MIDDLE EAST: No place for preaching
The Muslim Middle East tolerates religious minorities practicing their rituals to some extent. But the tolerance doesn't extend to so-called "infidels" attempting to convert "good Muslims" to another faith. Missionary activities are illegal in many Muslim countries, as illustrated by several recent controversies.
In Jordan, last week, authorities expelled a group of Christians accused of trying to convert Bedouins from Islam. The eight foreign missionaries were allegedly distributing fliers that promote Christianity and were acting under the cover of charity work.
This comes amid reports by Compass Direct News, an organization that documents the persecution of Christians in the world, that Jordan has deported expatriate Christian families over the last year partly for "working with local churches or studying at a Christian seminary." The kingdom has dismissed these reports as unfounded.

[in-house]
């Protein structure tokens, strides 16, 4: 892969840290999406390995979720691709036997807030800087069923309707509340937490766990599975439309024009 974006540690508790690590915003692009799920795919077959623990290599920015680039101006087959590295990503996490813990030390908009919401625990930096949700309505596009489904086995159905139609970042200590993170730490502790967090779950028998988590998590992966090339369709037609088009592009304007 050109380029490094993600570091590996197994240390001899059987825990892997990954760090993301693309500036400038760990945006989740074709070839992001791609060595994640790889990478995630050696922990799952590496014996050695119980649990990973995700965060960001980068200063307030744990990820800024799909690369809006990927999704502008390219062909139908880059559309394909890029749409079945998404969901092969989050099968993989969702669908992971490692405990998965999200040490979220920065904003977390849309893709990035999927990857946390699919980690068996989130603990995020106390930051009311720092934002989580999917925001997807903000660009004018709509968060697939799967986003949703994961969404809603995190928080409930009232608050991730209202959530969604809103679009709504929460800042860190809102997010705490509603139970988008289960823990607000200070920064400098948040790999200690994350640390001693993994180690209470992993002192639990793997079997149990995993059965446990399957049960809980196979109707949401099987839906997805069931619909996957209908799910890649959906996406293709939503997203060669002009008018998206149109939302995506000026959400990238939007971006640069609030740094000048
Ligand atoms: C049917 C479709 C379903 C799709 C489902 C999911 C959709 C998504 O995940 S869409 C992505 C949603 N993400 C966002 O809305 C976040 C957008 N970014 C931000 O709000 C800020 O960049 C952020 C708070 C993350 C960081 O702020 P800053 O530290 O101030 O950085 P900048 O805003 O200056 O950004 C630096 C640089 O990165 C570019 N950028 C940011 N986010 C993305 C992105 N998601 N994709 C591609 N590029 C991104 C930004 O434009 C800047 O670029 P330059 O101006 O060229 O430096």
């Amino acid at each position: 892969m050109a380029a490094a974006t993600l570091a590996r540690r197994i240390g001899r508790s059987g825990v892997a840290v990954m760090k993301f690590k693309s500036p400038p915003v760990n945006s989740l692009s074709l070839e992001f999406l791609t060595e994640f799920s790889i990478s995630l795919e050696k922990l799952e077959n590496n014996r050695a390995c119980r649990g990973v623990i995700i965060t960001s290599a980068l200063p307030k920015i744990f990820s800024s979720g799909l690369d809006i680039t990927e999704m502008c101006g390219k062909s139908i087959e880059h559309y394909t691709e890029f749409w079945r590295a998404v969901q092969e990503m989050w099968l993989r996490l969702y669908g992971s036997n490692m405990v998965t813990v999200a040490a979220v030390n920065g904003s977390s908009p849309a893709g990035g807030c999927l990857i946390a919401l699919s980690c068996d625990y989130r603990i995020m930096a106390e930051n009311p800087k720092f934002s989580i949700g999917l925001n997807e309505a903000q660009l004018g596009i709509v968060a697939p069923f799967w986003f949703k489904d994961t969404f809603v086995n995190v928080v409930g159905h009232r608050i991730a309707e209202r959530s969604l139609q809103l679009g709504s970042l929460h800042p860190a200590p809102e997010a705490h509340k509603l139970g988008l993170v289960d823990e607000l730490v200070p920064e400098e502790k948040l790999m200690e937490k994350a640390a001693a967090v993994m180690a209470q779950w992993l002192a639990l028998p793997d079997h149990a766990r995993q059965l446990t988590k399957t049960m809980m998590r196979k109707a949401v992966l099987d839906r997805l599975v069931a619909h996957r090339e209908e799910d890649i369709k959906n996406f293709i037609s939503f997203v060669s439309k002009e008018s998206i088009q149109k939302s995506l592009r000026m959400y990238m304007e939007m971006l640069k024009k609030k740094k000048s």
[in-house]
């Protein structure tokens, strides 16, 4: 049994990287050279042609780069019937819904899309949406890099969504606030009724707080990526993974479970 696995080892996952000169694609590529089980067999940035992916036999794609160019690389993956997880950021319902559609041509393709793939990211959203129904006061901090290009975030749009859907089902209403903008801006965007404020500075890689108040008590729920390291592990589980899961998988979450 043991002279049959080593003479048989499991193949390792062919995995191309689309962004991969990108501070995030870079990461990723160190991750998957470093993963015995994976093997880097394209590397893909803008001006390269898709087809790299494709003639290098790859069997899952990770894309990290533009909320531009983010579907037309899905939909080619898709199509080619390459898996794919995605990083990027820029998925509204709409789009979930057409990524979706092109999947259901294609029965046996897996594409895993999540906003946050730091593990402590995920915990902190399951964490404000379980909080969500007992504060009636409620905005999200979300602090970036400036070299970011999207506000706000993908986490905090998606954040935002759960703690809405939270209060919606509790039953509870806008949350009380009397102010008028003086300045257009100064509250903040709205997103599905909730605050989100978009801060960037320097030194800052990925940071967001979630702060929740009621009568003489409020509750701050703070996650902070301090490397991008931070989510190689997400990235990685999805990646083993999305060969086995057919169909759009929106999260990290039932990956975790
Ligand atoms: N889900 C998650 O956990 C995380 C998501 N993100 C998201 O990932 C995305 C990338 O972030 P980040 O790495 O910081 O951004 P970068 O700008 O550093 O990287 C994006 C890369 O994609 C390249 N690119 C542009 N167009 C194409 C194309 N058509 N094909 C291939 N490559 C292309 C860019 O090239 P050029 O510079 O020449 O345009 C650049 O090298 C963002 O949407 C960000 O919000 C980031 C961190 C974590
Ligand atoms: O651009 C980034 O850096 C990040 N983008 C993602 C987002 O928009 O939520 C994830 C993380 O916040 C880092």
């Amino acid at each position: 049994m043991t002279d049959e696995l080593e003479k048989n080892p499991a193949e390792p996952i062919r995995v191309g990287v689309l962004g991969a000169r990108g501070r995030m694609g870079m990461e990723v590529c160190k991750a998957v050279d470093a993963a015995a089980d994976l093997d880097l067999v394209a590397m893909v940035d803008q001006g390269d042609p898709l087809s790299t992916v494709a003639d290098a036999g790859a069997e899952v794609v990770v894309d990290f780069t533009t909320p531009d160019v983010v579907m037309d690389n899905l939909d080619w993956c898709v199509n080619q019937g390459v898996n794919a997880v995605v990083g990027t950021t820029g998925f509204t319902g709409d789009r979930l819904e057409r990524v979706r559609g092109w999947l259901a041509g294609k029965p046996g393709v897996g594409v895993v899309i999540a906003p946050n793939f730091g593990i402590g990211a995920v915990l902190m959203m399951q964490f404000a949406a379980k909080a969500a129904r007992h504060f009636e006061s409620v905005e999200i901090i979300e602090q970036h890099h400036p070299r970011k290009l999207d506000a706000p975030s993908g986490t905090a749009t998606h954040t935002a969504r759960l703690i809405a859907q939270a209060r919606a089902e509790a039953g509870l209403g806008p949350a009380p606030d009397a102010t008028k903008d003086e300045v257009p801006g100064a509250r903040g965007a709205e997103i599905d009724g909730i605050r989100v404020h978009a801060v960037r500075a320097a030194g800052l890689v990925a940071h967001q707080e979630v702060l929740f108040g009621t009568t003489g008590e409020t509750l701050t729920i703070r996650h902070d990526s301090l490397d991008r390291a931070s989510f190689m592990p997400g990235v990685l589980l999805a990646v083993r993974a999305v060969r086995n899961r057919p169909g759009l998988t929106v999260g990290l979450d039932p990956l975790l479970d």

In Algeria, a Catholic priest was sentenced to a year in prison a few weeks ago. He was accused of praying with a group of Cameroonian immigrants outside an institution authorized for religious worship. The sentence, which was later suspended, came under a 2-year-old law prohibiting proselytizing, which is viewed by authorities as a growing threat.
— Raed Rafei in Beirut
Photo: Palestinian Christians pray during a mass service at the Latin Holy Family Church in the West Bank city of Ramallah. Credit: AP Photo/Muhammed Muheisen